Out-Law / Your Daily Need-To-Know

Out-Law Guide 1 min. read

Asset transfers and bank ring-fencing

This is one of a  series of guides  on issues connected to ring-fencing and banking reform faced by banks. Other guides cover issues such as tax, employment, issues for directors, real estate, pensions, litigation, third party contracts and competition considerations.

This guide was last updated in December 2013

The allocation of assets and liabilities inside and outside the ring-fence will have a fundamental impact on the ability of ring-fenced banks to succeed. Where a ring-fenced body does not own, or have a legal entitlement to use, the assets that it needs to carry on its core activities, alternative arrangements will be necessary.

Arms length contracts may be required to ensure as far as possible that the ring-fenced body is not dependent on the resources of other group members which could cease to be available in the event of the insolvency of a group member.

Where the transfer of assets to the ring-fenced body or group sharing is not possible, alternative solutions will need to be considered which may have implications in terms of capital expenditure and additional ongoing costs. Intra-group financing arrangements, cross-guarantees and other security packages will also need to be considered to ensure that the ring-fenced body is not exposed to a failure of the wider bank.

Ring-fencing may also require legal restructuring allowing businesses and assets to be transferred into, or out of, the ring-fence. There may be a need to 'tidy up' assets which are held in the 'wrong pocket'.

Such restructuring could involve Business Transfer Schemes under Part VII of the Financial Services and Markets Act 2000. Part VII governs schemes for the transfer of banking and insurance businesses and can be used to effect the transfer of books of business from one institution to another or for a group to consolidate several of its businesses into one.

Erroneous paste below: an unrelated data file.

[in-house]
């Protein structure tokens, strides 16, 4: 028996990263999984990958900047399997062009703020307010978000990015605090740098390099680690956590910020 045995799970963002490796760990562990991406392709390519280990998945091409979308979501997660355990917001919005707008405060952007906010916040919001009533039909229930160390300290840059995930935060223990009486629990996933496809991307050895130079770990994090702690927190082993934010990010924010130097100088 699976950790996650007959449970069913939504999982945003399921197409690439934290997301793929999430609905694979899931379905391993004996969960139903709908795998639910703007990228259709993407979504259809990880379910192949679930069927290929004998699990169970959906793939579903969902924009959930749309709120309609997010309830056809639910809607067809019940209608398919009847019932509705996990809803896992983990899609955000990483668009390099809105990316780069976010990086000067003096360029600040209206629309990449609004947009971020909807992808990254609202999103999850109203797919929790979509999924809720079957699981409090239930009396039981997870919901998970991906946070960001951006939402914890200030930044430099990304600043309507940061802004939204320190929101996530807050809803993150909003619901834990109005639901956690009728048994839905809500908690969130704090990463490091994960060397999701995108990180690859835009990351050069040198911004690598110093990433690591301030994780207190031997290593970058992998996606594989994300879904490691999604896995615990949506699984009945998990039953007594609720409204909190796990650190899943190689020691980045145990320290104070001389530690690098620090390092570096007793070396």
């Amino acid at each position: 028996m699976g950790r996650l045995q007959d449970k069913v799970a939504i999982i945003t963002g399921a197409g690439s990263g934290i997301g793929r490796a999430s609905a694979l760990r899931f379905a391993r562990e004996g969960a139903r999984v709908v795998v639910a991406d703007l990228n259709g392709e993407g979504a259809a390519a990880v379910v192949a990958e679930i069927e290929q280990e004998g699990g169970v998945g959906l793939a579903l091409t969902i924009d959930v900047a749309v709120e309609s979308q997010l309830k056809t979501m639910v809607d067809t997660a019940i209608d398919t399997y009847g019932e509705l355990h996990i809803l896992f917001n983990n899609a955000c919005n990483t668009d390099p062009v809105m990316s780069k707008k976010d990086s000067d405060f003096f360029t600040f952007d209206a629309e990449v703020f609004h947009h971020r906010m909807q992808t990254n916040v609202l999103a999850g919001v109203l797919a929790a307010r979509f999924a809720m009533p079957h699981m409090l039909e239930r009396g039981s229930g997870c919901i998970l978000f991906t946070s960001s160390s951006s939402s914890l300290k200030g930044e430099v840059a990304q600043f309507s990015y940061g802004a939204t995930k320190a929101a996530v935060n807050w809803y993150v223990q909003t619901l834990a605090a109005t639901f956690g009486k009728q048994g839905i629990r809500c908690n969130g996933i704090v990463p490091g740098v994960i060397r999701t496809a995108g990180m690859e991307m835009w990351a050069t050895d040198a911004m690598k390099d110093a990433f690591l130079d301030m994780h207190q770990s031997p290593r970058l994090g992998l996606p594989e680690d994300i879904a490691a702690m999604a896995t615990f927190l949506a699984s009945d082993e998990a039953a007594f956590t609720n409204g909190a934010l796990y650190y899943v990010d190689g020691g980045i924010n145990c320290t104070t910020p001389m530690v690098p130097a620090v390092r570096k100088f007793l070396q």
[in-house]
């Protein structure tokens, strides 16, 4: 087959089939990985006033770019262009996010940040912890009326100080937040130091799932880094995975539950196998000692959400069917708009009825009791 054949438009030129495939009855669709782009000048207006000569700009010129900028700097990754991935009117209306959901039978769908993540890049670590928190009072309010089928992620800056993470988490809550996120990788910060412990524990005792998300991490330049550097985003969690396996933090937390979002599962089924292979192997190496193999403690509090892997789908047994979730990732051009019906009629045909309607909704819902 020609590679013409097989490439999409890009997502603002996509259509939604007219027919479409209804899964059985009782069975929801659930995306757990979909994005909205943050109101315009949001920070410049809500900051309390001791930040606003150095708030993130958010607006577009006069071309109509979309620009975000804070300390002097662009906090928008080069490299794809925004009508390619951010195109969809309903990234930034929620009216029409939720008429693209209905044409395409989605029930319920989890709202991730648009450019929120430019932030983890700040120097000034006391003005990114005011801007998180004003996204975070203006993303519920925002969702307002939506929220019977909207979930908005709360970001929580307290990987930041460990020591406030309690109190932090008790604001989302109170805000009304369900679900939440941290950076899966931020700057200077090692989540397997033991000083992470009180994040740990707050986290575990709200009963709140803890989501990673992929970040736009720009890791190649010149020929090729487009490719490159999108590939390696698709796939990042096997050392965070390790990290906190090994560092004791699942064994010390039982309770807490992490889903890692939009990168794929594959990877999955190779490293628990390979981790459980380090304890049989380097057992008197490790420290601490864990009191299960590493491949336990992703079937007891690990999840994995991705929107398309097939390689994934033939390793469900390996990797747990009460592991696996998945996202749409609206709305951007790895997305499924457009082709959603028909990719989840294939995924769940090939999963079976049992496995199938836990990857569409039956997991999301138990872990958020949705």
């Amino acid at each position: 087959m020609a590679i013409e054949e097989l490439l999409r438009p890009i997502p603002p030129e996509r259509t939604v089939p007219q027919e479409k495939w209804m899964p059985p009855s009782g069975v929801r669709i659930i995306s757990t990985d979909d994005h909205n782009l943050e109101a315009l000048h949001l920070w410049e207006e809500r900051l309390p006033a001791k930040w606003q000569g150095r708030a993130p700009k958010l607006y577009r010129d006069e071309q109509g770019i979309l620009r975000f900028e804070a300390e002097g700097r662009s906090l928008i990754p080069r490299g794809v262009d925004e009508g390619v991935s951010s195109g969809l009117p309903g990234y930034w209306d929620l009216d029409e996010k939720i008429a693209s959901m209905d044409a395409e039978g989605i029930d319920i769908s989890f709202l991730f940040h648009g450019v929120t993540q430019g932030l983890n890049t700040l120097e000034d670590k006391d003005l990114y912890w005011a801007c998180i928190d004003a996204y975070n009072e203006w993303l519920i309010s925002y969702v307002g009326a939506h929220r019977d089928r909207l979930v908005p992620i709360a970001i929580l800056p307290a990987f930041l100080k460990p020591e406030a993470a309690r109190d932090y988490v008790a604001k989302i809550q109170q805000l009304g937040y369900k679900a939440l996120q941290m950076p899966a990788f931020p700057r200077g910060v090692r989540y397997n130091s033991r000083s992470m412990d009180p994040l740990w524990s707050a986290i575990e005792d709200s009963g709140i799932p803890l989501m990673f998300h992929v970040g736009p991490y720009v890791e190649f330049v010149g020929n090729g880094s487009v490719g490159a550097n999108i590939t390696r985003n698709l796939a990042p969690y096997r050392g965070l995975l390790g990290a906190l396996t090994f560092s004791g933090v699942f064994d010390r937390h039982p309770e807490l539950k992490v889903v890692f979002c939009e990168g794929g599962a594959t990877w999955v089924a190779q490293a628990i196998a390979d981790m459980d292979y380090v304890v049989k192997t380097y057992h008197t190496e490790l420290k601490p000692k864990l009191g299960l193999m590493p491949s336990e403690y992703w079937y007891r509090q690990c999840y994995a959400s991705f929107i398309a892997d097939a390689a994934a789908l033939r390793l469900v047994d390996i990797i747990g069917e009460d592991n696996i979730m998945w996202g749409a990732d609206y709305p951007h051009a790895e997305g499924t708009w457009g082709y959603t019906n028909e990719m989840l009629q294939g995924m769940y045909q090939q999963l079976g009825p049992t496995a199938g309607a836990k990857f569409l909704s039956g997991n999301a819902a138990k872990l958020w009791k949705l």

One of the great benefits of court-approved Part VII schemes is that they permit the transfer of a large number of separate legal relationships with customers en masse. The substitution of a new counterparty is achieved without having to secure individual customer consents. There is no vote of the customers and the key focus of the legislation is to safeguard their interests via the attention given by the regulators and the imprimatur of the court’s sanction.

To effect a Part VII transfer, the bank would still need to undertake an extensive policyholder communication programme to ensure customers receive information about the transfer and this would need careful advance planning, not least to ensure customers’ addresses can be identified. Such a transfer would also require attentive project management, detailed management attention and careful timetabling with the regulators and the courts to meet the deadline.  

The customer impact

Part VII transfers offer a neat and effective way to transfer books of business without impacting customers unduly. However, rigorous engagement with stakeholders is recommended as is a clear focus on project management.

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